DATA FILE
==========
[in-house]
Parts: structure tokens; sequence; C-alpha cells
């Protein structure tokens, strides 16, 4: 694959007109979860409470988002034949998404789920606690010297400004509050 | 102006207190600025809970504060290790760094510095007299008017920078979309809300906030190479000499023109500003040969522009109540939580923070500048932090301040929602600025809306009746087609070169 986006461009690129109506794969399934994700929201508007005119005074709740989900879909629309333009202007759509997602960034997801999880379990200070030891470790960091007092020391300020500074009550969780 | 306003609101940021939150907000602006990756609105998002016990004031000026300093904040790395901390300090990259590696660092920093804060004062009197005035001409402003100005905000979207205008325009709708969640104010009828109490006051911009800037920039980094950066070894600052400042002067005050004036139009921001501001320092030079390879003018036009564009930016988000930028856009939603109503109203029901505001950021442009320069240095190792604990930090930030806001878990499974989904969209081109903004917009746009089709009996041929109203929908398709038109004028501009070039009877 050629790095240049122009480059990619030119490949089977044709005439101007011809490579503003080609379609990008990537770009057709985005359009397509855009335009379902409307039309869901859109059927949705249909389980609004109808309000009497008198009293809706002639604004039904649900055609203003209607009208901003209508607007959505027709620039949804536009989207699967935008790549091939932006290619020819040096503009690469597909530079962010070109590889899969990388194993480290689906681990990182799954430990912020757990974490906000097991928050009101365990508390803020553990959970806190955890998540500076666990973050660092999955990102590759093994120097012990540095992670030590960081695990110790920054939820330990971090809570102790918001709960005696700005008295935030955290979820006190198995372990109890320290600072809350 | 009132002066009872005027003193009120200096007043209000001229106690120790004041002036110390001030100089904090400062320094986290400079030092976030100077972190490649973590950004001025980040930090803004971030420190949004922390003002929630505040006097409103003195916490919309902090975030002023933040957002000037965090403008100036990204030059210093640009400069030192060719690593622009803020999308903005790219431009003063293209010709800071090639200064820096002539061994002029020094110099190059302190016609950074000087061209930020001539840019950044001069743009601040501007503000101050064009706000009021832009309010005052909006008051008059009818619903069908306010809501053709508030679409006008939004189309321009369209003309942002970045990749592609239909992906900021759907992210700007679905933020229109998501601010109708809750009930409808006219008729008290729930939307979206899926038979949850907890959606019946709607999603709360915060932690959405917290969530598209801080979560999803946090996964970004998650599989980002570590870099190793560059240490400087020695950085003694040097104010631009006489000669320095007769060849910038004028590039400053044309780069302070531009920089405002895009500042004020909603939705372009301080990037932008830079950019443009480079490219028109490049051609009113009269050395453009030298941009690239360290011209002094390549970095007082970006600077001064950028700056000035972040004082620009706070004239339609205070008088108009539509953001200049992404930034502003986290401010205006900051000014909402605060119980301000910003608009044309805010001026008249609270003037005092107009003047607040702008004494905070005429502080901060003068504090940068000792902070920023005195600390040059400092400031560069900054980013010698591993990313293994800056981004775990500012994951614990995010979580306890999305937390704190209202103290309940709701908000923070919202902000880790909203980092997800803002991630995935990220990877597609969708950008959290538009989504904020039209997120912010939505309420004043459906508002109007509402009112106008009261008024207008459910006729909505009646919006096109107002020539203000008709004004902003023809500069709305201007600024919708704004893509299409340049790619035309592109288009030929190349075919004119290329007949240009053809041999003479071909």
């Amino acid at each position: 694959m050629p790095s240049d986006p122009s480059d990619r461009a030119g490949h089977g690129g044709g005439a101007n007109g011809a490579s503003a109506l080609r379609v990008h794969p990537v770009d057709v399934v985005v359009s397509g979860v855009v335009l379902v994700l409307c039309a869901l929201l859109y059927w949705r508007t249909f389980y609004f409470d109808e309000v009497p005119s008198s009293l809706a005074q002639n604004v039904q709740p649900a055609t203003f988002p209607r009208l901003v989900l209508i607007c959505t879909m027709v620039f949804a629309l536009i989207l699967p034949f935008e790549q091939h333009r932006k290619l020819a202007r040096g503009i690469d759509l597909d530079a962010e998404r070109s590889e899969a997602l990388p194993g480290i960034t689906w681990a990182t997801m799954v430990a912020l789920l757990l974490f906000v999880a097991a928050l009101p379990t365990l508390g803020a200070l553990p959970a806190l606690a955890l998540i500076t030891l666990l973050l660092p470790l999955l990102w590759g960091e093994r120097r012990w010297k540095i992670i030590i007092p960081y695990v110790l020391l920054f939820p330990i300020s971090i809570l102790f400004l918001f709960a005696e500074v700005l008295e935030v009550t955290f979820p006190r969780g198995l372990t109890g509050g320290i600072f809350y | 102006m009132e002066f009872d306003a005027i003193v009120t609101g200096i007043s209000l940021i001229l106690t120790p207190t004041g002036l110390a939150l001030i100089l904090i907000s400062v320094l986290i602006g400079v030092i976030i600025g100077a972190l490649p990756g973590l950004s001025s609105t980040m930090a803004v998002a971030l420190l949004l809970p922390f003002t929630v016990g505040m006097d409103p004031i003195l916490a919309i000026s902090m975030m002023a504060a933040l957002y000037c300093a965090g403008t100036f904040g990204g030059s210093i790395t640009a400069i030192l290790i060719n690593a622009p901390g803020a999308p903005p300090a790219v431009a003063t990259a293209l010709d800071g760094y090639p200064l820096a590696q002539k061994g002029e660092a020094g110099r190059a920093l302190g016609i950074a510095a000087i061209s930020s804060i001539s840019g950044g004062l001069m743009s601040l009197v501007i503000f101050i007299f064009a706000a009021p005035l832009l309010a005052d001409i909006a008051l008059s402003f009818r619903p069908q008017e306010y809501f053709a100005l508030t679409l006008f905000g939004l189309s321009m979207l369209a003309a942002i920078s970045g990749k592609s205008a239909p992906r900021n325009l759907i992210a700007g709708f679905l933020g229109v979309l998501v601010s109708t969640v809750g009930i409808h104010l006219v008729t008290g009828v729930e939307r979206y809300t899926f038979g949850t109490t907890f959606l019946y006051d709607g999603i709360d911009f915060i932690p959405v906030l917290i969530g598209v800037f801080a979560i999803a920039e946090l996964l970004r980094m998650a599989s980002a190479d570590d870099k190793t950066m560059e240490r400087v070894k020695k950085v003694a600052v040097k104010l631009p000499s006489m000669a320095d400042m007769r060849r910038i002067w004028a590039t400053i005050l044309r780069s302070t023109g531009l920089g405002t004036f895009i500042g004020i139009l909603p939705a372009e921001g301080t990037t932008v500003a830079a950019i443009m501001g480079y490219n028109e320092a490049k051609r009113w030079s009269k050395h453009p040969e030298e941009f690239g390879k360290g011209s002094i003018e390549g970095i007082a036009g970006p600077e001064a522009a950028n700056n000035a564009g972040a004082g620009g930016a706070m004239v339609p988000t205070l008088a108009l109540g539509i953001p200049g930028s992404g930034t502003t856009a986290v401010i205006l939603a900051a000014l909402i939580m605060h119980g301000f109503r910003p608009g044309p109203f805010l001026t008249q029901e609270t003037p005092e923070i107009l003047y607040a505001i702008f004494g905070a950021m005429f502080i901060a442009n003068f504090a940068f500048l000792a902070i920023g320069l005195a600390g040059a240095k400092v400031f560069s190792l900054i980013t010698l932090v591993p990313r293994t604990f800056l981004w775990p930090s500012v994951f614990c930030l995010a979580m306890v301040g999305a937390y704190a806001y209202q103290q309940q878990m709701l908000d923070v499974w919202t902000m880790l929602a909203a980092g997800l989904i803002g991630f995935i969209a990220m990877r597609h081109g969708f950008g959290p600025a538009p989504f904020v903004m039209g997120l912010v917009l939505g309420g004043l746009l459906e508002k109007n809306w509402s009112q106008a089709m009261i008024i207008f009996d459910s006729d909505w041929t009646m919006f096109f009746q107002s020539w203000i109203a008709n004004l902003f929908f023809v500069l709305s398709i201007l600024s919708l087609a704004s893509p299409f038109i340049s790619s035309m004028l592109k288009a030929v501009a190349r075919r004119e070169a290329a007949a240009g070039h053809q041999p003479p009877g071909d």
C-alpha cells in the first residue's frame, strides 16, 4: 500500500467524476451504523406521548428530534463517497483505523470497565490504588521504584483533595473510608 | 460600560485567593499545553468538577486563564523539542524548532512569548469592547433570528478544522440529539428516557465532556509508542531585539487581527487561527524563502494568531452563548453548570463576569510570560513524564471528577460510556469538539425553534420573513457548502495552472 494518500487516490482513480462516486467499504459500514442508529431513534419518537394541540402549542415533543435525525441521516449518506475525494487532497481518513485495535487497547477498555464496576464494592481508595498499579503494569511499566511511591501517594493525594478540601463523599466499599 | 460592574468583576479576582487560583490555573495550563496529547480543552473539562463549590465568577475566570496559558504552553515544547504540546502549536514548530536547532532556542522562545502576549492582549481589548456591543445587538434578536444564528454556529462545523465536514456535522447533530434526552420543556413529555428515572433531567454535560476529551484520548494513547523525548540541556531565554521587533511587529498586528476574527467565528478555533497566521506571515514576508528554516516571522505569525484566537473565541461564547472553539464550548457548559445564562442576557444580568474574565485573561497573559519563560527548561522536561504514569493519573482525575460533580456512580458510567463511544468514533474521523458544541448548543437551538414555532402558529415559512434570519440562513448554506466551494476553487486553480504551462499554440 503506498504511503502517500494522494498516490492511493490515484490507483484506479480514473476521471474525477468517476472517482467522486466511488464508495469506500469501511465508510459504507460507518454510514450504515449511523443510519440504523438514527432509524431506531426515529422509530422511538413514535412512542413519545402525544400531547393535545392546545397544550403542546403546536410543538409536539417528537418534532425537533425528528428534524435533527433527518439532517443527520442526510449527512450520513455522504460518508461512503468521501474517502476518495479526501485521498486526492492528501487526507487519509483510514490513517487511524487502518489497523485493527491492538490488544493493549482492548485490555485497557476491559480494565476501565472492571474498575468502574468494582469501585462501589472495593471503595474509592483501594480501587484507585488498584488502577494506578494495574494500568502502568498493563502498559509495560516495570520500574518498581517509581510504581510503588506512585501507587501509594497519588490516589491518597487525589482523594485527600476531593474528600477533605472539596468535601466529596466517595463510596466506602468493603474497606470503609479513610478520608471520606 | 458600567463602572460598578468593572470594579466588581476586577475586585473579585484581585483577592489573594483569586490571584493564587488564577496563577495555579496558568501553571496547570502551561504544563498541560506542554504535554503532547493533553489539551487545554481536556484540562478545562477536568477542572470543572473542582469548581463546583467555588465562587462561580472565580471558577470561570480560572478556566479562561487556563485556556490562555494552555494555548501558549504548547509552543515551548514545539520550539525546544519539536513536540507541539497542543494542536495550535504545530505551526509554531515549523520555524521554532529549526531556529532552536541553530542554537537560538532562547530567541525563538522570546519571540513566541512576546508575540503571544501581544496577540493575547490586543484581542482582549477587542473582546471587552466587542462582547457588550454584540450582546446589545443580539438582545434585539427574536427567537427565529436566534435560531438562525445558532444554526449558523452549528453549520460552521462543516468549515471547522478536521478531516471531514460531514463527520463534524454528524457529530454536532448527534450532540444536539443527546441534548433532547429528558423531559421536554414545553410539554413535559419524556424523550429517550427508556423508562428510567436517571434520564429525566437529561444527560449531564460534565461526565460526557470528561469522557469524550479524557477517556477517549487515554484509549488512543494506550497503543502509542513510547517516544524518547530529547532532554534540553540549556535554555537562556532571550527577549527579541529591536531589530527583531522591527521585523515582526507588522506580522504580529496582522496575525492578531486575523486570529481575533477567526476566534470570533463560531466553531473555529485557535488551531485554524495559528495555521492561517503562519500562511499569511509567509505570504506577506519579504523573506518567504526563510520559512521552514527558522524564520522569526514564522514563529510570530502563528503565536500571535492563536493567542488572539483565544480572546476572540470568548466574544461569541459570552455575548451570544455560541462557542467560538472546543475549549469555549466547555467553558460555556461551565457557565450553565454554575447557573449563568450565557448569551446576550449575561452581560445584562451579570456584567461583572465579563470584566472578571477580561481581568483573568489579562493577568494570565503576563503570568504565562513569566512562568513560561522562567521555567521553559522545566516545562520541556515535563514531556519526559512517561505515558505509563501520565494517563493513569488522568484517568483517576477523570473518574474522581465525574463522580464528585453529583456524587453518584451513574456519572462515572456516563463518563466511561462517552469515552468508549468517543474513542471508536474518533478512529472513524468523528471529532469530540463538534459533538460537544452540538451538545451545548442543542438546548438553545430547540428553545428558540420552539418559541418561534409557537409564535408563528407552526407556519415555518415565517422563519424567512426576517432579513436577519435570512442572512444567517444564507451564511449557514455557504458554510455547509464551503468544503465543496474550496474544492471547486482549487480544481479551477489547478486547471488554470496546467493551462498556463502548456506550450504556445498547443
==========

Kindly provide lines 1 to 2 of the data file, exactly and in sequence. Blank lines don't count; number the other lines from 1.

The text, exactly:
[in-house]
Parts: structure tokens; sequence; C-alpha cells